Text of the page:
Date of Award


Degree Name

MS in Computer Science


Computer Science


Maria Pantoja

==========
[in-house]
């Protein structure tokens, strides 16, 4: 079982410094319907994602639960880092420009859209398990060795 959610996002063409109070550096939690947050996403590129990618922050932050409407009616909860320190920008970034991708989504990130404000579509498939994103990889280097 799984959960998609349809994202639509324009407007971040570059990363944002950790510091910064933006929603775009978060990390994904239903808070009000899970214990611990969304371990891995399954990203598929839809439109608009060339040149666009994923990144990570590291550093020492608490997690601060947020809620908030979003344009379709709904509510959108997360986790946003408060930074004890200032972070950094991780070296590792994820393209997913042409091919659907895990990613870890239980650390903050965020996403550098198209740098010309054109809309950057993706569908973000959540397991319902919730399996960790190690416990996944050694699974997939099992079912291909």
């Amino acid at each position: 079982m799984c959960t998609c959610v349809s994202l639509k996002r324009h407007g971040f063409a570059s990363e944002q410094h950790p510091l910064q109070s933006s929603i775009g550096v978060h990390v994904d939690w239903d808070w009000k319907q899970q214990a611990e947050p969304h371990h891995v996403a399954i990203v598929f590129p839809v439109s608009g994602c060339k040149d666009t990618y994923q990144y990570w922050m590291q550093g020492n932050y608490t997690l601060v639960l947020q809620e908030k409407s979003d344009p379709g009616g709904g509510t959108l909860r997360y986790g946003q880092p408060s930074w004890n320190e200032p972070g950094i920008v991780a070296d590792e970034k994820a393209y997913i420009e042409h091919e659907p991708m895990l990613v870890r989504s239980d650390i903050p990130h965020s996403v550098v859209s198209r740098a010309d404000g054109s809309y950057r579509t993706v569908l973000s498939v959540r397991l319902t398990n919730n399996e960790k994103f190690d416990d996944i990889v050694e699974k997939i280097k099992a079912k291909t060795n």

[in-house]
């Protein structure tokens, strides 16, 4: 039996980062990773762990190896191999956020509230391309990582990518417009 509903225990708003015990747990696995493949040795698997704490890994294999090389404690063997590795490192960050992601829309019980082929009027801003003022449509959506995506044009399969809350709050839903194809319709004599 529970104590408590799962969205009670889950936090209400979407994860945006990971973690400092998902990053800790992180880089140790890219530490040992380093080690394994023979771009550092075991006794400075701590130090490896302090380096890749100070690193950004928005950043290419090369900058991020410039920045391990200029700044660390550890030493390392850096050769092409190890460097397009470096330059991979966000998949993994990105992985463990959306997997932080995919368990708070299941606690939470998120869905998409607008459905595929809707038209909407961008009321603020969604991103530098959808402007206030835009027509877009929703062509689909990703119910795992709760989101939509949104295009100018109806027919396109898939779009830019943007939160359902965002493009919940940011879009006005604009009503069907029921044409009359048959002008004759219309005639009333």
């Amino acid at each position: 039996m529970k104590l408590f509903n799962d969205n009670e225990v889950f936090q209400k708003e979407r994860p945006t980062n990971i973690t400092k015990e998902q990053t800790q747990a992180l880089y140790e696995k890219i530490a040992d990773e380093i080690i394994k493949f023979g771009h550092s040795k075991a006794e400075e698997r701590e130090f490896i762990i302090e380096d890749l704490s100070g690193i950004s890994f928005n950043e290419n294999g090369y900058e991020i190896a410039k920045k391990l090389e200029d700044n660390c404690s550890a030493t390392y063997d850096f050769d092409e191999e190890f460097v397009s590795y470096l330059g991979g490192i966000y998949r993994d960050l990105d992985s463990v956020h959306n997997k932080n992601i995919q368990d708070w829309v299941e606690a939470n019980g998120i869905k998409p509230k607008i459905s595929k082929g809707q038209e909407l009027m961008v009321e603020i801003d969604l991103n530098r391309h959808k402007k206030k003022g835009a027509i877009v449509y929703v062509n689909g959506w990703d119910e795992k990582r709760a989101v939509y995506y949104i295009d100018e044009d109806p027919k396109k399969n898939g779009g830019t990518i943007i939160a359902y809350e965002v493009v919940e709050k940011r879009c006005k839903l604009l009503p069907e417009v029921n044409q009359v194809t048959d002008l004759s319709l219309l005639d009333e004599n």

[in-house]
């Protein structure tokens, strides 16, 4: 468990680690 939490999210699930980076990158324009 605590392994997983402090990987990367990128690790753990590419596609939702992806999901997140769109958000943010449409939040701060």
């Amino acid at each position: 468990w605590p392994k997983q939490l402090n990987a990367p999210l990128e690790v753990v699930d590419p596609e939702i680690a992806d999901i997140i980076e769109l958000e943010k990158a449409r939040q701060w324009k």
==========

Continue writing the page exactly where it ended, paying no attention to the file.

There are currently different efforts to use Supervised Neural Networks (NN) to automatically label damages on images of above ground infrastructure (buildings made of concrete) taken after an earthquake. The goal of the supervised NN is to classify raw input data according to the patterns learned from an input training set. This input training data set is usually supplied by experts in the field, and in the case of this project, structural engineers carefully and mostly manually label these images for different types of damage. The level of expertise of the professionals labeling the training set varies widely, and some data sets contain pictures that different people have labeled in different ways when in reality the label should have been the same. Therefore, we need to get several experts to evaluate the same data set; the bigger the ground truth/training set the more accurate the NN classifier will be. To evaluate these variations among experts, which can be considered equal to the task of evaluating the quality of the expert, using probabilistic theory we first need to implement a tool able to compare different images classified by different experts and apply a certainty level to the experts tagged labels. This master's thesis implements this comparative tool. We also decided to implement the comparative tool using parallel programming paradigms since we foresee that it will be used to train multiple young engineering students/professionals or even novice citizen volunteers (“trainees”) during after-earthquake meetings and workshops. The implementation of this software tool involves selecting around 200 photographs tagged by an expert with proven accuracy (“ground truth”) and comparing them to files tagged by the trainees. The trainees are then provided with instantaneous feedback on the accuracy of their damage assessment. The aforementioned problem of evaluating trainee results against the expert is not as simple as comparing and finding differences between two sets of image files. We anticipate challenges in that each trainee will select a slightly different sized area for the same occurrence of damage, and some damage-structure pairs are more difficult to recognize and tag. Results show that we can compare 500 files in 1.5 seconds which is an improvement of 2x faster compared to sequential implementation.